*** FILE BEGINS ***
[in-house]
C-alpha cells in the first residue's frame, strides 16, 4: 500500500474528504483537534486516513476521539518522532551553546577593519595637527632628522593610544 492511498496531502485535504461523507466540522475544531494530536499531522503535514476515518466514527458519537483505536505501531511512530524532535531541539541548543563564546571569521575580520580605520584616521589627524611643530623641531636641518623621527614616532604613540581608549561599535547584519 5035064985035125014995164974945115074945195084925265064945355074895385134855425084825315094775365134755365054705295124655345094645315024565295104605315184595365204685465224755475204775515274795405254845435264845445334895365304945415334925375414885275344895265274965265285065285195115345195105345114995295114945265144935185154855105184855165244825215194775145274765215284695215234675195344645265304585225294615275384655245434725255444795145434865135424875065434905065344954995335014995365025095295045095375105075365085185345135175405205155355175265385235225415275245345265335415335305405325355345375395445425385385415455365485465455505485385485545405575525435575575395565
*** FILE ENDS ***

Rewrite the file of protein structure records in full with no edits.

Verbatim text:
[in-house]
C-alpha cells in the first residue's frame, strides 16, 4: 500500500474528504483537534486516513476521539518522532551553546577593519595637527632628522593610544 492511498496531502485535504461523507466540522475544531494530536499531522503535514476515518466514527458519537483505536505501531511512530524532535531541539541548543563564546571569521575580520580605520584616521589627524611643530623641531636641518623621527614616532604613540581608549561599535547584519 5035064985035125014995164974945115074945195084925265064945355074895385134855425084825315094775365134755365054705295124655345094645315024565295104605315184595365204685465224755475204775515274795405254845435264845445334895365304945415334925375414885275344895265274965265285065285195115345195105345114995295114945265144935185154855105184855165244825215194775145274765215284695215234675195344645265304585225294615275384655245434725255444795145434865135424875065434905065344954995335014995365025095295045095375105075365085185345135175405205155355175265385235225415275245345265335415335305405325355345375395445425385385415455365485465455505485385485545405575525435575575395565